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Netflix: The Saga of a Company that Needs Your Love

Oct 17, 2011 1:49 PM, by Jason Bovberg

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Netflix finally came to a point at which it was facing a new reality. Competition was rising, and distributors were no longer so amenable to low, low rental fees in the face of giant Netflix profits. One big distributor in particular was on the chopping block. And it goes without saying that customers had become—let's not use the word spoiled, but instead let’s just say we all became quite comfortable with the extreme bargain we were collectively enjoying.

How would Netflix raise prices in such an environment? Gradually, right? Explain the situation from a common-sense position, and gently introduce new tiers of pricing over time. Be realistic. Customers would understand.

Well, we all know what happened. The sudden announcement came as a slap in the face to Netflix's comfortable audience, and they started canceling subscriptions. In a remarkably short amount of time, one of the most beloved of all media companies became despised!

Perhaps feeling that his company could do no wrong, CEO Reed Hastings could only stare at this change of fortune in a state of shock. And perhaps in a misguided attempt to clarify the new business model, he quickly announced that he would be separating the DVD-by-mail service from the streaming service, and labeling the new physical-media company Qwikster.

If the price increase was a slap to the face, this move was the mortal blow to the chest—or, would have been, had the decision remained in effect. At a vulnerable moment when Netflix was witnessing a fracture of its business, its solution was to actively take part in the fracture and increase the injury? It wanted to actually remove its tried-and-tested brand from half of its movie service? Blood was already seeping, and now it threatened to gush.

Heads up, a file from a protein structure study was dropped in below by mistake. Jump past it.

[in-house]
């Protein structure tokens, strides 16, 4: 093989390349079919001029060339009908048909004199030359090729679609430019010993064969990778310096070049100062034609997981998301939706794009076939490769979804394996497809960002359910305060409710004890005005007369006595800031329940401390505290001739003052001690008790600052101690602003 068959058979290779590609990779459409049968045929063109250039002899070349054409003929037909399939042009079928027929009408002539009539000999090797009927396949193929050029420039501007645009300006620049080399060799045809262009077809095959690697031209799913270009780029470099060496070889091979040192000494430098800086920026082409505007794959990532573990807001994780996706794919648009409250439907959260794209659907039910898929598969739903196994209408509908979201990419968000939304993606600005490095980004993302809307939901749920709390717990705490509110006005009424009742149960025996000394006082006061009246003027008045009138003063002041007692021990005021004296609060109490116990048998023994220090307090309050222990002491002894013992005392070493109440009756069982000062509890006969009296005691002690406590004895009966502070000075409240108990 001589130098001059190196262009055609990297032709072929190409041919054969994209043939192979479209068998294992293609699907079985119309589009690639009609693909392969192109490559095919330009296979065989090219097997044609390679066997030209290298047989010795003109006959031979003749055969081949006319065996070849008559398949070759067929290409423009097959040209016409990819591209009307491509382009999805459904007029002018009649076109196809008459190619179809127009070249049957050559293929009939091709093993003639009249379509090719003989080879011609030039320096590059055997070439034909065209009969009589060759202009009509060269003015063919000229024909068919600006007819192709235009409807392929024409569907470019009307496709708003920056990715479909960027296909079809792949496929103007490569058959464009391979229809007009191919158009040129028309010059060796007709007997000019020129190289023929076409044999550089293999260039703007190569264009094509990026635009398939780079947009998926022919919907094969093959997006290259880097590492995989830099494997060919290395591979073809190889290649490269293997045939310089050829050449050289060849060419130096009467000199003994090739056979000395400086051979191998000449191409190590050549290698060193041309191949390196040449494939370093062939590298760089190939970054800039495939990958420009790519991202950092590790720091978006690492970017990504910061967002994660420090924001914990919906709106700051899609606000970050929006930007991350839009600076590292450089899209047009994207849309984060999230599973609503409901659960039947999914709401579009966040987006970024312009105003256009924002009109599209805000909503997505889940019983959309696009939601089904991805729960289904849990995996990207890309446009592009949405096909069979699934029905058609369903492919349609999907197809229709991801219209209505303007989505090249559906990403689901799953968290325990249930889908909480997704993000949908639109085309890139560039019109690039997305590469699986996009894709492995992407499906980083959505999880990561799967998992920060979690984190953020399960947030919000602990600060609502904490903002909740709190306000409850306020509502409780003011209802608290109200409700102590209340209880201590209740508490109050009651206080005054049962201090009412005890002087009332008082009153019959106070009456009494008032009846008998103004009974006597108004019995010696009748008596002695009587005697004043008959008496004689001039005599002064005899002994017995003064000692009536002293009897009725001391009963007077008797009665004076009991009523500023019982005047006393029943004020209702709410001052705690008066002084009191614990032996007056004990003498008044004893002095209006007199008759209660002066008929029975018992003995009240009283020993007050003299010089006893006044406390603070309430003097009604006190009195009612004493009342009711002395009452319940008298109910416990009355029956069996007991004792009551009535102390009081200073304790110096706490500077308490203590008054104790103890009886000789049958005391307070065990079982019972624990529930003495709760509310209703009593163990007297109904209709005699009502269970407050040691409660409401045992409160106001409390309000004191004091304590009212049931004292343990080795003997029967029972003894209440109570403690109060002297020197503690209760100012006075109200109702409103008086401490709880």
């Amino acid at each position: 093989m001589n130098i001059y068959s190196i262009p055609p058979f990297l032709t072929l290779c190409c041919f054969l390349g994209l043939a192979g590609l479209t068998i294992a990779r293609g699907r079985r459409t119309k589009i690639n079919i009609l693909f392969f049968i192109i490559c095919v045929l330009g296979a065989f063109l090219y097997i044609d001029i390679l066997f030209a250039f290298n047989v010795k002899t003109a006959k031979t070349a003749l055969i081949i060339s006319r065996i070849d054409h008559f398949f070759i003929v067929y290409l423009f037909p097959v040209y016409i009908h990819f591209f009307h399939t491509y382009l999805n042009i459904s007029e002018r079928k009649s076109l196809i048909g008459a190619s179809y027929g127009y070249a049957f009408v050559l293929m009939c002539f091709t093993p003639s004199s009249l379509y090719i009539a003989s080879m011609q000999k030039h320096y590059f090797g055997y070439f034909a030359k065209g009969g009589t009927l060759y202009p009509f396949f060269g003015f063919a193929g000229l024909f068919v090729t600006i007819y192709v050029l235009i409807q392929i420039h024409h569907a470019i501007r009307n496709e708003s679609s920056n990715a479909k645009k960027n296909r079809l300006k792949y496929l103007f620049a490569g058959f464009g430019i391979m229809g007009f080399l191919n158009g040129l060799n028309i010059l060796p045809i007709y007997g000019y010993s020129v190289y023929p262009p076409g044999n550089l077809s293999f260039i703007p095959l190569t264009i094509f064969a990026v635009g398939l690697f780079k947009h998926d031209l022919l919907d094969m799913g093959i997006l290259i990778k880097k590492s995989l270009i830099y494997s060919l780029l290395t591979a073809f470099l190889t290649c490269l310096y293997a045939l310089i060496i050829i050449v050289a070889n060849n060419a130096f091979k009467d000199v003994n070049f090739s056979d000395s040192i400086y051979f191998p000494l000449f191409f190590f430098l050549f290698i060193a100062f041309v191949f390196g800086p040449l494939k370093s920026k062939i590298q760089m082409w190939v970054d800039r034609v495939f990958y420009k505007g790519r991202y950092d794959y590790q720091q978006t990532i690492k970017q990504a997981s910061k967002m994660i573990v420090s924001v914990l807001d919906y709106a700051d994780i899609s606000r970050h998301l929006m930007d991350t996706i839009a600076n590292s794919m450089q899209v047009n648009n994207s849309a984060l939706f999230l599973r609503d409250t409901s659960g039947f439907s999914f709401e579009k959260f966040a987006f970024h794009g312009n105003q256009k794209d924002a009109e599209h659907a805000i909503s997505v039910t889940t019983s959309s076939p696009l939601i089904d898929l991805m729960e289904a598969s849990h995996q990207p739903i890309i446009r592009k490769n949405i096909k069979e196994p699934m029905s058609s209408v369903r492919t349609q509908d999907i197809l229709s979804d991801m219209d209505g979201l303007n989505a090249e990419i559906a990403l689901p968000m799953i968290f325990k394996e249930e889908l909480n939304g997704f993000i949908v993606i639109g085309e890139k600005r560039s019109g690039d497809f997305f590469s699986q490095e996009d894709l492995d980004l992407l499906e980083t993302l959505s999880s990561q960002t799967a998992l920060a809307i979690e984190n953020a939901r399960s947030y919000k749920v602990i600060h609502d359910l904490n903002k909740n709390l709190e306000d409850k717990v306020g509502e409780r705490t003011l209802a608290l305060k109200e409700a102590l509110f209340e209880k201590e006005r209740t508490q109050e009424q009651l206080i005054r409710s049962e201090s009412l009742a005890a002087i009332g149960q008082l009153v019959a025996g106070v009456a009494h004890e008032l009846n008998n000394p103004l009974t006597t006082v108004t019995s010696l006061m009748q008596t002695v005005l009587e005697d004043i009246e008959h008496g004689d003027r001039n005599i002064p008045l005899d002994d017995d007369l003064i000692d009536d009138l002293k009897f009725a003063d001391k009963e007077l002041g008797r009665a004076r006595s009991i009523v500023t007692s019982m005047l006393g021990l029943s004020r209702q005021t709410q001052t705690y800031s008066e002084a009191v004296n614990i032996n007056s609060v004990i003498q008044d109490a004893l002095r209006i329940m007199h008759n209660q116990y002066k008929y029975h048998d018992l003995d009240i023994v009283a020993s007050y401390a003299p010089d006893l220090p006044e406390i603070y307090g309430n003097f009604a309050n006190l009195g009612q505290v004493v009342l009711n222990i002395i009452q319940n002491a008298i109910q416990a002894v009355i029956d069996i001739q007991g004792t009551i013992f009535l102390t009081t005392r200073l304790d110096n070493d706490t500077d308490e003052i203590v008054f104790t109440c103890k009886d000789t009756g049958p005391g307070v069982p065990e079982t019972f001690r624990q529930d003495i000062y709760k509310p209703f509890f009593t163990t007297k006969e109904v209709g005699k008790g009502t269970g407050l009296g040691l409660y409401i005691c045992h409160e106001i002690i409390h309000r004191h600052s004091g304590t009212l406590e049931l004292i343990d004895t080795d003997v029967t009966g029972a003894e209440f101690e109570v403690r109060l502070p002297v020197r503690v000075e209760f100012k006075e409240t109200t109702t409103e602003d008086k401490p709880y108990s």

In an almost immediate attempt to stanch the flow, Hastings pulled back on the Qwikster decision, perhaps saving the life of Netflix.

But Netflix is still in a tough situation. It now faces not only the new market situation that had become a reality before its back-to-back bungled announcements, but also a new reality of customer mistrust and volatility. If only the company had just been honest from the start!

Streaming content ain't a cheap proposition. And mailing discs is increasingly expensive. You can practically feel Hastings' anguish at these new realities. He's got a mob of about 20 million members glaring at him—customers who recently loved him!—and they’re all just waiting for more bad news. These people used to constantly recommend his service, and now nobody does.

Personally, I've moved to a more forgiving, understanding stance. I've kept both my streaming and Blu-by-mail options, and I've educated myself about the distributions costs that Netflix faces. I'm happy to pay the price for that content—and even more, as the streaming selection increases. And I'm more than happy to hang on to that disc-by-mail option, which continues to be the most essential aspect of Netflix to me.

I just can't help but feel bad for Mr. Hastings, who made an all-too-human error and will suffer the consequences of that error for too long.

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